Recent research has shown that children who have had a stressful childhood are more likely to develop depression later on in life. The research was conducted at Mount Sinai hospital where they exposed baby mice to stressful incidences. After fully grown, they were put into a second situation where they faced stress again. The result showed that the mice had developed depression related symptoms which changed parts of their DNA. The research has given them insight to how children who go through stressful childhoods may grow up to develop depression.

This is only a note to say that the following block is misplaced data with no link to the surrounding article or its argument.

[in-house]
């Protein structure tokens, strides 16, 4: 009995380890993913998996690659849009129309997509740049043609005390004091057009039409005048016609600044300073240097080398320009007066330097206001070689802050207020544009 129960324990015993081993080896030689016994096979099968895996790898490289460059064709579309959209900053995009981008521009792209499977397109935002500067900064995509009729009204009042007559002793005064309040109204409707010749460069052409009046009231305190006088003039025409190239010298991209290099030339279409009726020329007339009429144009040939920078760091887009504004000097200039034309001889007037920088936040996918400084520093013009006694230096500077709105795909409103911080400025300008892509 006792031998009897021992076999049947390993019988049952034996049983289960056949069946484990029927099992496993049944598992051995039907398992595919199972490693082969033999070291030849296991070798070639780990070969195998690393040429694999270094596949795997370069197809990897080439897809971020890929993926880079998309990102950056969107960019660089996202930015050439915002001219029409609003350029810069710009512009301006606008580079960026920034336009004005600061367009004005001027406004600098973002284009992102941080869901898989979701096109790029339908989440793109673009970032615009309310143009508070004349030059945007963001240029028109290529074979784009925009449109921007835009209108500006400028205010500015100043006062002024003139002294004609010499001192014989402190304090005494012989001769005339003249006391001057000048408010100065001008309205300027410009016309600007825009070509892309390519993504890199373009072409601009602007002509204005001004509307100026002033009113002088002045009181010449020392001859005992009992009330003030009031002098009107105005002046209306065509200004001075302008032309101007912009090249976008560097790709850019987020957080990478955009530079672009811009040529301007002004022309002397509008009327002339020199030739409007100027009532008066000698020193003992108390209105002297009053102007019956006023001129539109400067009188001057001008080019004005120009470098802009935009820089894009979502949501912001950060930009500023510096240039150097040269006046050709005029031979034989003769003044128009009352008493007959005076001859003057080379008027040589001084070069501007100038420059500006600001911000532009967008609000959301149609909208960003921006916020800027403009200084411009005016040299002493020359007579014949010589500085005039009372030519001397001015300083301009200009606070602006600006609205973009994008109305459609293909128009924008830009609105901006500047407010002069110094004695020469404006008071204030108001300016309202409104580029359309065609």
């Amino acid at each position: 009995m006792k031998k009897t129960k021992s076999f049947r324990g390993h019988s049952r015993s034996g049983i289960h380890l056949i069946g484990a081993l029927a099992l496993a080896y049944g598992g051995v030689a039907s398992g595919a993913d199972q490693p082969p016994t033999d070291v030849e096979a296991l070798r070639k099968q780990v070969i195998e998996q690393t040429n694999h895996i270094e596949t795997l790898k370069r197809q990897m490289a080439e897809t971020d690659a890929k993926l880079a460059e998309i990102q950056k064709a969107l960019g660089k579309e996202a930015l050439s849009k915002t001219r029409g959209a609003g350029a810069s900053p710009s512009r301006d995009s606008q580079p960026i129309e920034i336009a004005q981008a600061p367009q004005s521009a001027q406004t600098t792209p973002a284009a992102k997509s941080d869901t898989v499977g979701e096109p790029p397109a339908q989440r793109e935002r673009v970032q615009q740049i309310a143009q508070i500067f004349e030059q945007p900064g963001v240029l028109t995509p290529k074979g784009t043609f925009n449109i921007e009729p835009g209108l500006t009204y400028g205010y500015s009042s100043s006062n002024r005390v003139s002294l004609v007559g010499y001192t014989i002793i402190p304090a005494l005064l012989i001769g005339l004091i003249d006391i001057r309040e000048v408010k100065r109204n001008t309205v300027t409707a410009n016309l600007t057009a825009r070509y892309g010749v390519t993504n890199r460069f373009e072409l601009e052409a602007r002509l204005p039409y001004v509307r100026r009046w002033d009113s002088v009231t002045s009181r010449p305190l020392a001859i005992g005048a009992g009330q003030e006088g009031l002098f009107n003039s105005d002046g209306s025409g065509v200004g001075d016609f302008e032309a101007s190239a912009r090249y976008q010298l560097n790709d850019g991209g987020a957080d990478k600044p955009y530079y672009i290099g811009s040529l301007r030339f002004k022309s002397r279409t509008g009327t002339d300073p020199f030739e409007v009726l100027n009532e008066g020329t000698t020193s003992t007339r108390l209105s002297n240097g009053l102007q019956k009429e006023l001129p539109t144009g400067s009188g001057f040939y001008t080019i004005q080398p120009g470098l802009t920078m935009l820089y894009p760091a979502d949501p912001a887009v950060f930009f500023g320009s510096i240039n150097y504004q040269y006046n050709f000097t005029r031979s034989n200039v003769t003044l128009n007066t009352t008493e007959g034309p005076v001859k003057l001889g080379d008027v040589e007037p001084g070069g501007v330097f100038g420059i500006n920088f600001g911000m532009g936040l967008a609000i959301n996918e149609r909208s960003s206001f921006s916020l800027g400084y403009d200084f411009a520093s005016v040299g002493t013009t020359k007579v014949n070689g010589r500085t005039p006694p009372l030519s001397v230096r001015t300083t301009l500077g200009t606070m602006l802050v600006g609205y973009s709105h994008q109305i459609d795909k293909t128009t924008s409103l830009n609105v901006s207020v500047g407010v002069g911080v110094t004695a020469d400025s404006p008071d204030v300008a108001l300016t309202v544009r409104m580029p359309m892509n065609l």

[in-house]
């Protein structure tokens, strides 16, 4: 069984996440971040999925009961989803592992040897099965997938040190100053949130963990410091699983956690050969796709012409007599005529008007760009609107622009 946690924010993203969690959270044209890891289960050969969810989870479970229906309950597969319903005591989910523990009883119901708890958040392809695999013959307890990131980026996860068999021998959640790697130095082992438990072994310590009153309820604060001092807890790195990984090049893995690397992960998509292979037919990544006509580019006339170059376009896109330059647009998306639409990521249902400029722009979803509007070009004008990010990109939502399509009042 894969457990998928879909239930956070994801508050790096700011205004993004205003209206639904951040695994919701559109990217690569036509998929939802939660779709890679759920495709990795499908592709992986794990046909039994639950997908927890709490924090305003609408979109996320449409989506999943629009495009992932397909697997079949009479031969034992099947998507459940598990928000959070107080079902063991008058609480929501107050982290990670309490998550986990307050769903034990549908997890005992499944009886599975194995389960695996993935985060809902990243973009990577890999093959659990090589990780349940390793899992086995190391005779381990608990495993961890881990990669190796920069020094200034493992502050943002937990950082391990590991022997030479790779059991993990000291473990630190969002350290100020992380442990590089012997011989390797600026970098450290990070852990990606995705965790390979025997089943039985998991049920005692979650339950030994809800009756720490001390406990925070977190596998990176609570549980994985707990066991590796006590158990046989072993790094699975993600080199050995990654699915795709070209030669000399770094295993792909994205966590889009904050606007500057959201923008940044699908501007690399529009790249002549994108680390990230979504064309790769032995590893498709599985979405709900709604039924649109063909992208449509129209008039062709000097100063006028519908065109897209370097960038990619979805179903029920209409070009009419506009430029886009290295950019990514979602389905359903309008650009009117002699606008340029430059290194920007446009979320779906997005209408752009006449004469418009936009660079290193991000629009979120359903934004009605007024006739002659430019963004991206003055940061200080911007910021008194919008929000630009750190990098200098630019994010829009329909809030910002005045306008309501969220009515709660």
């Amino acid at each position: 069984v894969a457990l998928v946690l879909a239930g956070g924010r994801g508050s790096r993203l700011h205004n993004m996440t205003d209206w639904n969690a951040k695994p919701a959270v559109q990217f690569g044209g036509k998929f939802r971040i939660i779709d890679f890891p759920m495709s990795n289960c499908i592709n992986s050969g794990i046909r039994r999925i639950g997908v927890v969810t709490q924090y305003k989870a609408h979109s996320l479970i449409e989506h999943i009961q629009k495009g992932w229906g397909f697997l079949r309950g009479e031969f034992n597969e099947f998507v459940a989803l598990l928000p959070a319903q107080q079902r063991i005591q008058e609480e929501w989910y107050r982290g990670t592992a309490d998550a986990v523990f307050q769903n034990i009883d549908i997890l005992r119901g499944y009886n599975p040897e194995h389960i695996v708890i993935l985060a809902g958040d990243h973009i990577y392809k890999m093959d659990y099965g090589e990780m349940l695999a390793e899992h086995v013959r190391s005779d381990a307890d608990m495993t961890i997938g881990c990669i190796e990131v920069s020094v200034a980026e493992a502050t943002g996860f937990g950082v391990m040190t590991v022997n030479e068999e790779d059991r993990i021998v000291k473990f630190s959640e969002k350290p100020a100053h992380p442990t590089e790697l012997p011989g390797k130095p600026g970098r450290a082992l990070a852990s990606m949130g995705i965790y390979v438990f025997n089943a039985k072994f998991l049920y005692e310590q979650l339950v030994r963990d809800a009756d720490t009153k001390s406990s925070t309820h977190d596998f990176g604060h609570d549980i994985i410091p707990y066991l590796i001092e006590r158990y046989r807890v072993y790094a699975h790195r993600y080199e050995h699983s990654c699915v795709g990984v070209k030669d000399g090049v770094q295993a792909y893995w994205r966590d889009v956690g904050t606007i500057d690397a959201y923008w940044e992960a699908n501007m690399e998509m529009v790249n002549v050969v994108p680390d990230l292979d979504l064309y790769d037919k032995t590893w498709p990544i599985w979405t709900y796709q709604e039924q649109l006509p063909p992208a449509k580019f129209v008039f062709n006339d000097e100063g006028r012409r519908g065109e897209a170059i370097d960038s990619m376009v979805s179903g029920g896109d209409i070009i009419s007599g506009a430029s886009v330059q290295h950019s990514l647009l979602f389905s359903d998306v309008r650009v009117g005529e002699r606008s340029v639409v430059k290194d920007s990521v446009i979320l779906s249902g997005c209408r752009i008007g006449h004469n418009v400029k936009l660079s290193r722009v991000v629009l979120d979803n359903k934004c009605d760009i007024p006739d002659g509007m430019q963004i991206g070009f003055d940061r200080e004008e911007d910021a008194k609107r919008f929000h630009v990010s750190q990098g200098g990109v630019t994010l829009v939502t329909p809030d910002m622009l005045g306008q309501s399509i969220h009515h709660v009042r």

- Stress in childhood may put people at a greater risk of depression in later life by permanently changing DNA, new research suggests.
- Mice exposed to stressful situations as newborns are more likely to show signs of depression when faced with another challenging scenario when fully grown, a study found.
- Lead author Dr Catherine Peña from Mount Sinai hospital in New York, said: 'Our work identifies a molecular basis for stress during a sensitive developmental window'
"Researchers believe stress in early life may increase our lifelong risk of suffering from the mental health disorder by altering the DNA that is related to mood and depression."